Educational assistants in the Hanover School Division have voted overwhelmingly in favour of strike action. 

Nearly 300 Hanover EAs have been represented by the Education, Service, and Healthcare Union, CLAC Local 306 since 2005. Together with CLAC, the HSD EAs have been in negotiations since March.

This strike mandate does not mean that members of the union will be on the picket line immediately, though CLAC says it is planning to initiate strike action soon if a satisfactory deal cannot be reached. No specific strike date has been set at this point. 

The negotiating parties last met on Monday and their next bargaining meeting is set for next Tuesday, October 24th with the assistance of a conciliator  

CLAC Regional Director and Representative Geoff Dueck Thiessen says striking is the last thing the union or its members want and that EAs are concerned about the impacts that striking may have on the students they care so much about. Despite that, taking the vote and planning for a work stoppage was the next necessary step.  

“EAs working at Hanover schools are now paid less than any neighbouring school division by several dollars per hour,” says Dueck Thiessen. “EAs show up every day for the students with the highest needs and are committed to making sure those students have access to safe, quality education. They endure violence, tolerate the most challenging student behaviours, and even do healthcare duties like catheterizations, feeding tubes, and colostomy bags.  

In addition, he notes “EAs are expected to work with any student need. And they’re exhausted, looking for some real, tangible proof that they are valued by their employer and by the community. They’ve gotten sick, physically and psychologically, from work. They want to do this challenging job and not have to worry about how many days they will lose each year. If they can’t work, they can’t pay their bills.”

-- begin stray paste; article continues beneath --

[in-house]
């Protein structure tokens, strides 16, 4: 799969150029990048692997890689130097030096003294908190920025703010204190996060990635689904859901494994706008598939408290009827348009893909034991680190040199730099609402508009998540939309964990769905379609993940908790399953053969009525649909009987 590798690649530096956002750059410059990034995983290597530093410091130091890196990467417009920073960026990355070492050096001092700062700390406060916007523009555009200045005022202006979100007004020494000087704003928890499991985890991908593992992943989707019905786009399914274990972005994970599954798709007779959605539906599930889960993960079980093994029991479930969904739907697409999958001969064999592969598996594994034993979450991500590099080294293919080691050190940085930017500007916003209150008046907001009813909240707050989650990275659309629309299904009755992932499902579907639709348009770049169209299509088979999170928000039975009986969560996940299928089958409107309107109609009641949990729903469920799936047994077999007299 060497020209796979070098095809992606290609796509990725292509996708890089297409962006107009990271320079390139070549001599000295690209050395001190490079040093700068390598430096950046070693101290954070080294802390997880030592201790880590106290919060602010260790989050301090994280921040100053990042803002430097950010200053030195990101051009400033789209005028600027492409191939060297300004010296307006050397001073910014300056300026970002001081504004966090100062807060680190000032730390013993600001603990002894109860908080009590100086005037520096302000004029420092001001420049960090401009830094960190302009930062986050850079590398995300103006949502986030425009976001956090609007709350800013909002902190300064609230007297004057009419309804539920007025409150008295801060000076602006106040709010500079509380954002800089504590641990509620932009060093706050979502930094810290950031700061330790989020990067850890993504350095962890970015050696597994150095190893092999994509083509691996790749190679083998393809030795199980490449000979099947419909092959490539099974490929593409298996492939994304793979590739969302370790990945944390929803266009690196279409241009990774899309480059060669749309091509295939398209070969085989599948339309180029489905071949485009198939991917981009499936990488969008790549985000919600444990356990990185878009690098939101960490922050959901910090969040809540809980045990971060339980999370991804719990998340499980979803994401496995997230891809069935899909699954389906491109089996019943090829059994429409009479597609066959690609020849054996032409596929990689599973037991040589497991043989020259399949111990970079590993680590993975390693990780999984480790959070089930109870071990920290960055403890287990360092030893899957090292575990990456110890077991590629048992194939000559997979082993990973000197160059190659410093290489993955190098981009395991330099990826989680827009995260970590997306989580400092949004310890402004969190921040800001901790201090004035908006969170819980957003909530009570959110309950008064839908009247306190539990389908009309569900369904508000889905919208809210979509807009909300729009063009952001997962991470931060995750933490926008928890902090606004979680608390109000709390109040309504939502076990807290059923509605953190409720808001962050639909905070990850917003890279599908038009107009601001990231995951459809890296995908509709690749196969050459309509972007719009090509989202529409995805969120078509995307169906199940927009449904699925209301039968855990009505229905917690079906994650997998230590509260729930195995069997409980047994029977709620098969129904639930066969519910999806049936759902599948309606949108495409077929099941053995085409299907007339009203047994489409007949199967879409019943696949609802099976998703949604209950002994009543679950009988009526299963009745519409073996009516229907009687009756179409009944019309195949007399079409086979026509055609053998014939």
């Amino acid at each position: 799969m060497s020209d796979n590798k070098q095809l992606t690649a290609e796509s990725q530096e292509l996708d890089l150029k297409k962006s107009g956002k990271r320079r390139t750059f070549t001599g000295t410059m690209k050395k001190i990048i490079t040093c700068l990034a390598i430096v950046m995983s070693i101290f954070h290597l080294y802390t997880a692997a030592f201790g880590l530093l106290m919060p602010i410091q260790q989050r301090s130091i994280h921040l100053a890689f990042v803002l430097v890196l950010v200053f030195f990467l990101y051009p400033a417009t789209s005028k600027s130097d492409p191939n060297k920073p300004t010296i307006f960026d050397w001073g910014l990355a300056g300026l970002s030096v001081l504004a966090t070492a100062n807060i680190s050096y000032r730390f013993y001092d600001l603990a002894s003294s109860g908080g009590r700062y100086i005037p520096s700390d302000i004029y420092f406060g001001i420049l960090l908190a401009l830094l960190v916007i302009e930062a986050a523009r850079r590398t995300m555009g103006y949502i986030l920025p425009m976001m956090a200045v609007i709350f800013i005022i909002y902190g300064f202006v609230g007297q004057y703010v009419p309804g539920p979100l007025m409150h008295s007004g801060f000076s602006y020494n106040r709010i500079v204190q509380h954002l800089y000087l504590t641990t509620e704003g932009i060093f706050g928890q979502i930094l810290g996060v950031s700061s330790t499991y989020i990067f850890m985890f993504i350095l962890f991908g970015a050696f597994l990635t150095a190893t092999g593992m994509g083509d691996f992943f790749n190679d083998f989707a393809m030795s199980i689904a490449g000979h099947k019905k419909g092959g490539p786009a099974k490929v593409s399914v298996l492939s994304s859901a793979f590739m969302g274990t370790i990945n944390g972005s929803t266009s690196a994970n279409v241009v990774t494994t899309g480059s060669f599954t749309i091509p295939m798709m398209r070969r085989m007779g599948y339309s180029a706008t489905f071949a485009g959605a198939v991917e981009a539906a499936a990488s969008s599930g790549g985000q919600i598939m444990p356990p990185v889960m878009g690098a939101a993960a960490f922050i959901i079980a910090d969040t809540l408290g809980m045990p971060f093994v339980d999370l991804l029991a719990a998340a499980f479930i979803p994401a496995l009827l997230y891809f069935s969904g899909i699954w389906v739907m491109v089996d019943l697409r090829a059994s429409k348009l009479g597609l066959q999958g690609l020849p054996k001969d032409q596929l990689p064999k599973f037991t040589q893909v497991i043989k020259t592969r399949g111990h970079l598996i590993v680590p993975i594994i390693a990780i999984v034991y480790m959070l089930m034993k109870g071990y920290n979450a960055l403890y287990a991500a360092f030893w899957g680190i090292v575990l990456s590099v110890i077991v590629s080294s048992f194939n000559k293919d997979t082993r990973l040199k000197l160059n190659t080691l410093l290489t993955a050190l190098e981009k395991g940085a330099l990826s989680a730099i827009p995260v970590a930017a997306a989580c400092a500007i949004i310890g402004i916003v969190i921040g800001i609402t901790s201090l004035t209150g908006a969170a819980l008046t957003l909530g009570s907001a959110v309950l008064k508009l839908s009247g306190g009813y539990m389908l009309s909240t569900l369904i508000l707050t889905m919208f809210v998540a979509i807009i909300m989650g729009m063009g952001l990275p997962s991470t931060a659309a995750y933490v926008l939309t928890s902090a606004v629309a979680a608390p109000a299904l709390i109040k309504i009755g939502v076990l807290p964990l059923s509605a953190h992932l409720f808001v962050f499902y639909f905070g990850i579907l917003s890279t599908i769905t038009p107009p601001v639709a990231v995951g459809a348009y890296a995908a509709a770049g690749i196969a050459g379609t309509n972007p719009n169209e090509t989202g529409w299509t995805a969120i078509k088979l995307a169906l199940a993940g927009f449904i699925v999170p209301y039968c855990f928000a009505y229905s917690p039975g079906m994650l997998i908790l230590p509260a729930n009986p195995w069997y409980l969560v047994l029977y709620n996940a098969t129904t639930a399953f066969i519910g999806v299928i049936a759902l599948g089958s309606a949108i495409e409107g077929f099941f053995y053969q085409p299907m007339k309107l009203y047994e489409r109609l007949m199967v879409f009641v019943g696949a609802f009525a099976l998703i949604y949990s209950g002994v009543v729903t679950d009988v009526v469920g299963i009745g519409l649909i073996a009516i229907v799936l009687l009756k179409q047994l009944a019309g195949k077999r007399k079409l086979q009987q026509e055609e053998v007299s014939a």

Dueck Thiessen reports 92 percent of the HSD EAs voted this past week, and 96 percent voted yes to strike action. The decision wasn’t due to the union pushing for a strike, clarifies Dueck Thiessen, but was a collective decision made by employees demonstrating remarkable unity.  

“We are not taking strike action to shut down the school division, or get into peoples’ faces,” he explains. “People should understand that this is not a strike-happy union, or strike-happy employees. CLAC has rarely taken our members out on strike. What we are doing is sending a message that HSD support staff are critical members of the division’s educational team and that we care enough about this issue to take a stand. And if we end up having to picket, you’re going to see positive people who want to get back to the work they love.”  

Dueck Thiessen points to recent changes to Manitoba’s funding for public education. “It is time we think differently about what it costs to include all students in education,” he says. “The provincial government has restructured funding so that there is equity of education across school divisions, regardless of the wealth of the tax base of each school division. If we want equity in education, that needs to apply to pay as well.” 


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